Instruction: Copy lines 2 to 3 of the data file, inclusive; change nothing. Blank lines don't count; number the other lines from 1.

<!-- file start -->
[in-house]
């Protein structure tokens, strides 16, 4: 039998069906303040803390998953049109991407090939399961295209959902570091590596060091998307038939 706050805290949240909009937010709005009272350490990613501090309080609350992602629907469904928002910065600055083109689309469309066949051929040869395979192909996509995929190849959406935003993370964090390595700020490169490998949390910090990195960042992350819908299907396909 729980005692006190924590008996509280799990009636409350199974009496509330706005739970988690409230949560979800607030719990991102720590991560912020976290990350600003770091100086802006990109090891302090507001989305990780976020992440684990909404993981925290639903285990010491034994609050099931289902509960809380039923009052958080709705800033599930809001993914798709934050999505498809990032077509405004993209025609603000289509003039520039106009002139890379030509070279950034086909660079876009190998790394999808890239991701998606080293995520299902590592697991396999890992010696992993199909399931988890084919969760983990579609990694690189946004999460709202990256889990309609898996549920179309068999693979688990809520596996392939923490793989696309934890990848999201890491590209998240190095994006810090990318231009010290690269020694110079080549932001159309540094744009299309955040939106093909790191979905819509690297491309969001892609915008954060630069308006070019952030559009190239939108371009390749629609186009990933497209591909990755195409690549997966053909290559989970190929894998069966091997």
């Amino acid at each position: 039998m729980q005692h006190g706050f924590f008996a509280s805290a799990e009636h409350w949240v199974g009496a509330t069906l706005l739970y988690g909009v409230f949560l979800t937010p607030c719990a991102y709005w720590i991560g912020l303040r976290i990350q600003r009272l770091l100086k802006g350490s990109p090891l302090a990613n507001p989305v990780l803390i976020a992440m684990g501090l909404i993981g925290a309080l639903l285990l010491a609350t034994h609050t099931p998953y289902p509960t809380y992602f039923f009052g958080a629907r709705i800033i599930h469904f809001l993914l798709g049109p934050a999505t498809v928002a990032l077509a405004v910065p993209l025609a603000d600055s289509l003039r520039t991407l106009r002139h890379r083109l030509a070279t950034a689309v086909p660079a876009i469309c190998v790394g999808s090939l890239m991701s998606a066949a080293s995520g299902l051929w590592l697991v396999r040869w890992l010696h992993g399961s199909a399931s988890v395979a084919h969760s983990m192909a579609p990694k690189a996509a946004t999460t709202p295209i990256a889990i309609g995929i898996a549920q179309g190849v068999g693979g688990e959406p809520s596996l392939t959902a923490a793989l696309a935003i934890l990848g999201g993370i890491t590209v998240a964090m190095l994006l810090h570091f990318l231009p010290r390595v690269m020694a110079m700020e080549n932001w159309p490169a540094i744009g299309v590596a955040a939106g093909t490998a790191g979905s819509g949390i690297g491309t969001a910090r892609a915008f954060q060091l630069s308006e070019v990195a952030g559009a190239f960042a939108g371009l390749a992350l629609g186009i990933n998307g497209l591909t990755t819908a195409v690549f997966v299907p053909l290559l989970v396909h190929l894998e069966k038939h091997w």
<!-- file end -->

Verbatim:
């Protein structure tokens, strides 16, 4: 039998069906303040803390998953049109991407090939399961295209959902570091590596060091998307038939 706050805290949240909009937010709005009272350490990613501090309080609350992602629907469904928002910065600055083109689309469309066949051929040869395979192909996509995929190849959406935003993370964090390595700020490169490998949390910090990195960042992350819908299907396909 729980005692006190924590008996509280799990009636409350199974009496509330706005739970988690409230949560979800607030719990991102720590991560912020976290990350600003770091100086802006990109090891302090507001989305990780976020992440684990909404993981925290639903285990010491034994609050099931289902509960809380039923009052958080709705800033599930809001993914798709934050999505498809990032077509405004993209025609603000289509003039520039106009002139890379030509070279950034086909660079876009190998790394999808890239991701998606080293995520299902590592697991396999890992010696992993199909399931988890084919969760983990579609990694690189946004999460709202990256889990309609898996549920179309068999693979688990809520596996392939923490793989696309934890990848999201890491590209998240190095994006810090990318231009010290690269020694110079080549932001159309540094744009299309955040939106093909790191979905819509690297491309969001892609915008954060630069308006070019952030559009190239939108371009390749629609186009990933497209591909990755195409690549997966053909290559989970190929894998069966091997």
């Amino acid at each position: 039998m729980q005692h006190g706050f924590f008996a509280s805290a799990e009636h409350w949240v199974g009496a509330t069906l706005l739970y988690g909009v409230f949560l979800t937010p607030c719990a991102y709005w720590i991560g912020l303040r976290i990350q600003r009272l770091l100086k802006g350490s990109p090891l302090a990613n507001p989305v990780l803390i976020a992440m684990g501090l909404i993981g925290a309080l639903l285990l010491a609350t034994h609050t099931p998953y289902p509960t809380y992602f039923f009052g958080a629907r709705i800033i599930h469904f809001l993914l798709g049109p934050a999505t498809v928002a990032l077509a405004v910065p993209l025609a603000d600055s289509l003039r520039t991407l106009r002139h890379r083109l030509a070279t950034a689309v086909p660079a876009i469309c190998v790394g999808s090939l890239m991701s998606a066949a080293s995520g299902l051929w590592l697991v396999r040869w890992l010696h992993g399961s199909a399931s988890v395979a084919h969760s983990m192909a579609p990694k690189a996509a946004t999460t709202p295209i990256a889990i309609g995929i898996a549920q179309g190849v068999g693979g688990e959406p809520s596996l392939t959902a923490a793989l696309a935003i934890l990848g999201g993370i890491t590209v998240a964090m190095l994006l810090h570091f990318l231009p010290r390595v690269m020694a110079m700020e080549n932001w159309p490169a540094i744009g299309v590596a955040a939106g093909t490998a790191g979905s819509g949390i690297g491309t969001a910090r892609a915008f954060q060091l630069s308006e070019v990195a952030g559009a190239f960042a939108g371009l390749a992350l629609g186009i990933n998307g497209l591909t990755t819908a195409v690549f997966v299907p053909l290559l989970v396909h190929l894998e069966k038939h091997w």